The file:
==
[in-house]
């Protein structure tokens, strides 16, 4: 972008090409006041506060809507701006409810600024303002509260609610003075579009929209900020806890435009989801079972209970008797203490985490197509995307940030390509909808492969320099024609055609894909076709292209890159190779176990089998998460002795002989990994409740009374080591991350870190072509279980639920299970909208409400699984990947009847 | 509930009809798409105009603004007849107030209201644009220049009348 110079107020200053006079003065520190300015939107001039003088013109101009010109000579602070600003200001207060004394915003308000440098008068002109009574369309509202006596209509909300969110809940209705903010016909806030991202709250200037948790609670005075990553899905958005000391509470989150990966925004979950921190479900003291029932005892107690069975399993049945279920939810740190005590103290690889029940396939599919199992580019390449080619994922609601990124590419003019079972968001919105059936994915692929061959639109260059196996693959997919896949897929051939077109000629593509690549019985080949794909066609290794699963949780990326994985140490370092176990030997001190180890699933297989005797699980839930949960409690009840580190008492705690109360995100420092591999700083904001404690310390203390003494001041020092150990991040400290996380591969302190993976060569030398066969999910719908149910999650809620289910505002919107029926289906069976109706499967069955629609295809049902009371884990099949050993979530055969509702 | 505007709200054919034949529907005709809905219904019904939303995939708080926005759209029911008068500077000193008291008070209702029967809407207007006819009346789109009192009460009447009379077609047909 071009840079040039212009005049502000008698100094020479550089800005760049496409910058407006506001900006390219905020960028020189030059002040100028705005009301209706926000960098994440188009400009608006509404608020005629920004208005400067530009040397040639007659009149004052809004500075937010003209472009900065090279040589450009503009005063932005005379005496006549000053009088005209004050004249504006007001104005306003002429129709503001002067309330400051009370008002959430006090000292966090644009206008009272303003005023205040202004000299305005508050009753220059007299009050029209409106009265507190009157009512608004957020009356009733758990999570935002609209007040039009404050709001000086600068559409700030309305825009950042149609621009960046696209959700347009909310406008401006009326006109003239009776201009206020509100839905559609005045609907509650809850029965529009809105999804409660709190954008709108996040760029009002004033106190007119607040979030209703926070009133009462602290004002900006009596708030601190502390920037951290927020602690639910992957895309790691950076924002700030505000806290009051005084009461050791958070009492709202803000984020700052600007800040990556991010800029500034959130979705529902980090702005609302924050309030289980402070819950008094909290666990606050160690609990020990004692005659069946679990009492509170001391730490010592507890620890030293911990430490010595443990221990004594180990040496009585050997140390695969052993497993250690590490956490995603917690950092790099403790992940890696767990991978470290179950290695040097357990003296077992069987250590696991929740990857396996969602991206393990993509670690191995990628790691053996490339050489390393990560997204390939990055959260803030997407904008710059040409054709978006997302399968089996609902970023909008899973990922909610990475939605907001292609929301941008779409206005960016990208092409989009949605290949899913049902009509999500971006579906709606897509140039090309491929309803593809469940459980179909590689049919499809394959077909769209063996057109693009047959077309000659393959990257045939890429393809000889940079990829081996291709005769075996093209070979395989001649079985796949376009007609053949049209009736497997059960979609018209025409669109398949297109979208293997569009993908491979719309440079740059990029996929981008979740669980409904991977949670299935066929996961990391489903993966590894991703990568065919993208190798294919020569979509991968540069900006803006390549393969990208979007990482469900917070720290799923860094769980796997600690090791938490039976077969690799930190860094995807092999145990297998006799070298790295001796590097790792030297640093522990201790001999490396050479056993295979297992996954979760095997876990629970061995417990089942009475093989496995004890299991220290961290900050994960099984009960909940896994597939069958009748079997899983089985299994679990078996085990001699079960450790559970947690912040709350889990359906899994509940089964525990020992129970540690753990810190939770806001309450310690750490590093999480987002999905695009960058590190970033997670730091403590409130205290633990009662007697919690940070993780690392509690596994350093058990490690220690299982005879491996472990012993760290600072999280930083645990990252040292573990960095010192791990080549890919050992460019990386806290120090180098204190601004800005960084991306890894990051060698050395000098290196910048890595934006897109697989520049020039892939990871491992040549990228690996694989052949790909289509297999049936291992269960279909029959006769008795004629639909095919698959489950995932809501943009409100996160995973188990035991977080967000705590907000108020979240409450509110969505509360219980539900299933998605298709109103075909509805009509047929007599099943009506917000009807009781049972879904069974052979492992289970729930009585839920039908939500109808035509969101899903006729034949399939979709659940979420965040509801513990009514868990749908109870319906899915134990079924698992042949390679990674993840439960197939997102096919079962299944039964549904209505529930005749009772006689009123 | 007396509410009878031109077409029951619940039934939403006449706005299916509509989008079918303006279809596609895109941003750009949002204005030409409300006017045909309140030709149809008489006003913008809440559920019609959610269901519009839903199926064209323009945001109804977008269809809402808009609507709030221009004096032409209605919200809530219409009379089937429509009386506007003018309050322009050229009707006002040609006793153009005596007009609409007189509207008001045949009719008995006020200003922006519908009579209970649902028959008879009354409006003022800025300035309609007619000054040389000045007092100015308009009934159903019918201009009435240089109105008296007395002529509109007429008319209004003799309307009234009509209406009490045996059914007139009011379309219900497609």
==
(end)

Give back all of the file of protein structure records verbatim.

[in-house]
């Protein structure tokens, strides 16, 4: 972008090409006041506060809507701006409810600024303002509260609610003075579009929209900020806890435009989801079972209970008797203490985490197509995307940030390509909808492969320099024609055609894909076709292209890159190779176990089998998460002795002989990994409740009374080591991350870190072509279980639920299970909208409400699984990947009847 | 509930009809798409105009603004007849107030209201644009220049009348 110079107020200053006079003065520190300015939107001039003088013109101009010109000579602070600003200001207060004394915003308000440098008068002109009574369309509202006596209509909300969110809940209705903010016909806030991202709250200037948790609670005075990553899905958005000391509470989150990966925004979950921190479900003291029932005892107690069975399993049945279920939810740190005590103290690889029940396939599919199992580019390449080619994922609601990124590419003019079972968001919105059936994915692929061959639109260059196996693959997919896949897929051939077109000629593509690549019985080949794909066609290794699963949780990326994985140490370092176990030997001190180890699933297989005797699980839930949960409690009840580190008492705690109360995100420092591999700083904001404690310390203390003494001041020092150990991040400290996380591969302190993976060569030398066969999910719908149910999650809620289910505002919107029926289906069976109706499967069955629609295809049902009371884990099949050993979530055969509702 | 505007709200054919034949529907005709809905219904019904939303995939708080926005759209029911008068500077000193008291008070209702029967809407207007006819009346789109009192009460009447009379077609047909 071009840079040039212009005049502000008698100094020479550089800005760049496409910058407006506001900006390219905020960028020189030059002040100028705005009301209706926000960098994440188009400009608006509404608020005629920004208005400067530009040397040639007659009149004052809004500075937010003209472009900065090279040589450009503009005063932005005379005496006549000053009088005209004050004249504006007001104005306003002429129709503001002067309330400051009370008002959430006090000292966090644009206008009272303003005023205040202004000299305005508050009753220059007299009050029209409106009265507190009157009512608004957020009356009733758990999570935002609209007040039009404050709001000086600068559409700030309305825009950042149609621009960046696209959700347009909310406008401006009326006109003239009776201009206020509100839905559609005045609907509650809850029965529009809105999804409660709190954008709108996040760029009002004033106190007119607040979030209703926070009133009462602290004002900006009596708030601190502390920037951290927020602690639910992957895309790691950076924002700030505000806290009051005084009461050791958070009492709202803000984020700052600007800040990556991010800029500034959130979705529902980090702005609302924050309030289980402070819950008094909290666990606050160690609990020990004692005659069946679990009492509170001391730490010592507890620890030293911990430490010595443990221990004594180990040496009585050997140390695969052993497993250690590490956490995603917690950092790099403790992940890696767990991978470290179950290695040097357990003296077992069987250590696991929740990857396996969602991206393990993509670690191995990628790691053996490339050489390393990560997204390939990055959260803030997407904008710059040409054709978006997302399968089996609902970023909008899973990922909610990475939605907001292609929301941008779409206005960016990208092409989009949605290949899913049902009509999500971006579906709606897509140039090309491929309803593809469940459980179909590689049919499809394959077909769209063996057109693009047959077309000659393959990257045939890429393809000889940079990829081996291709005769075996093209070979395989001649079985796949376009007609053949049209009736497997059960979609018209025409669109398949297109979208293997569009993908491979719309440079740059990029996929981008979740669980409904991977949670299935066929996961990391489903993966590894991703990568065919993208190798294919020569979509991968540069900006803006390549393969990208979007990482469900917070720290799923860094769980796997600690090791938490039976077969690799930190860094995807092999145990297998006799070298790295001796590097790792030297640093522990201790001999490396050479056993295979297992996954979760095997876990629970061995417990089942009475093989496995004890299991220290961290900050994960099984009960909940896994597939069958009748079997899983089985299994679990078996085990001699079960450790559970947690912040709350889990359906899994509940089964525990020992129970540690753990810190939770806001309450310690750490590093999480987002999905695009960058590190970033997670730091403590409130205290633990009662007697919690940070993780690392509690596994350093058990490690220690299982005879491996472990012993760290600072999280930083645990990252040292573990960095010192791990080549890919050992460019990386806290120090180098204190601004800005960084991306890894990051060698050395000098290196910048890595934006897109697989520049020039892939990871491992040549990228690996694989052949790909289509297999049936291992269960279909029959006769008795004629639909095919698959489950995932809501943009409100996160995973188990035991977080967000705590907000108020979240409450509110969505509360219980539900299933998605298709109103075909509805009509047929007599099943009506917000009807009781049972879904069974052979492992289970729930009585839920039908939500109808035509969101899903006729034949399939979709659940979420965040509801513990009514868990749908109870319906899915134990079924698992042949390679990674993840439960197939997102096919079962299944039964549904209505529930005749009772006689009123 | 007396509410009878031109077409029951619940039934939403006449706005299916509509989008079918303006279809596609895109941003750009949002204005030409409300006017045909309140030709149809008489006003913008809440559920019609959610269901519009839903199926064209323009945001109804977008269809809402808009609507709030221009004096032409209605919200809530219409009379089937429509009386506007003018309050322009050229009707006002040609006793153009005596007009609409007189509207008001045949009719008995006020200003922006519908009579209970649902028959008879009354409006003022800025300035309609007619000054040389000045007092100015308009009934159903019918201009009435240089109105008296007395002529509109007429008319209004003799309307009234009509209406009490045996059914007139009011379309219900497609």